UNC Charlotte recycles nearly 300 laptops a year, and the University’s OneIT team looked for an organization to partner to get these computers to local families in need. As a result, these laptops are being refurbished and re-imaged by high school students and are redistributed to families in Mecklenburg County, thanks to E2D, a Charlotte-based nonprofit organization.
An estimated 26,000 households in Mecklenburg County lack home-based, connected computers. And that number is well over 150,000 for the state of North Carolina. In today’s technology-driven world, it is nearly impossible for a student to thrive without full access to online resources. In fact, the University instituted a laptop requirement for all new undergraduate and graduate students in 2020. With support from educational institutions, like UNC Charlotte, and local corporations, E2D works to ensure that all North Carolina students have affordable access to at-home computers and the internet.
“UNC Charlotte is proud to partner with E2D to help bridge the gap between families in our community who have ready-access to computers and those who do not,” said Mike Carlin, vice chancellor for OneIT and chief information officer. “Utilizing the University’s resources enables us to help improve the educational and socioeconomic outcomes for K-12 students and families in the Charlotte region.”
E2D’s I.T. Workforce Development program hires and trains local high school students to refurbish the donated laptops with new operating systems. The computers are then distributed to families at a very low cost or for free, in some instances. The Re-Image CLT lab currently employs 50 students. Since the program's inception nine years ago, more than 300 students have been employed; with 80% going on to college and 20% finding jobs within the IT sector. Six of those students are currently enrolled at UNC Charlotte. The training program allows these high school students to create their own pathways of opportunity for a brighter future.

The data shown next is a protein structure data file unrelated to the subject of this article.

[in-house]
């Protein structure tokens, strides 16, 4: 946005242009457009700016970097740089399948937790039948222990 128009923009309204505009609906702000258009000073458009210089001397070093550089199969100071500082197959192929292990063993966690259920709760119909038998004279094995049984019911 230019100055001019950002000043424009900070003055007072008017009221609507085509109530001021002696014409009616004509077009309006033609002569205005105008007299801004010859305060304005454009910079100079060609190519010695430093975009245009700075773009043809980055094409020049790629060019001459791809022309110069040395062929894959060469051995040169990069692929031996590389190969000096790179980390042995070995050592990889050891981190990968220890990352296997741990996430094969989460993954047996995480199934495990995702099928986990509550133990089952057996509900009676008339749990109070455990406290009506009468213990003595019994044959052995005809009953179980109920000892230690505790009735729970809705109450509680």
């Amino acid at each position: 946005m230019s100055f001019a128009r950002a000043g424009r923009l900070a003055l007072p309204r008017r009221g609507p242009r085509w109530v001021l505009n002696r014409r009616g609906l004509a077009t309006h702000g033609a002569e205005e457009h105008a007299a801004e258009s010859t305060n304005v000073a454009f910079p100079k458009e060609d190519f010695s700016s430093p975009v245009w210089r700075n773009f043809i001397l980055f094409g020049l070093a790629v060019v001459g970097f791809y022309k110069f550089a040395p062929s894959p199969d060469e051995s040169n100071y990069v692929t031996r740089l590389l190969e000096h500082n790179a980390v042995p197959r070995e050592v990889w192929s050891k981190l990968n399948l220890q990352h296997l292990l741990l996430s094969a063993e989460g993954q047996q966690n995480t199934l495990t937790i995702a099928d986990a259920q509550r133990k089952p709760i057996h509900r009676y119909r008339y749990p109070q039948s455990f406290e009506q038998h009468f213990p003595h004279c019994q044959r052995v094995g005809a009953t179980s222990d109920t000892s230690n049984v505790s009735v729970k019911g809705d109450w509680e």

"E2D is so pleased to be partnering with UNC Charlotte on the refurbishment and redistribution of laptop computers,” said Pat Millen, co-founder and president of E2D. “Our collaboration just makes sense. E2D and Charlotte both know how important IT workforce development is for this community. We are delighted to be working alongside the University going forward."
Since 2013, E2D has worked with 167 Charlotte-Mecklenburg Schools and more than 27,000 families and 86,400 people have used laptops provided by the organization.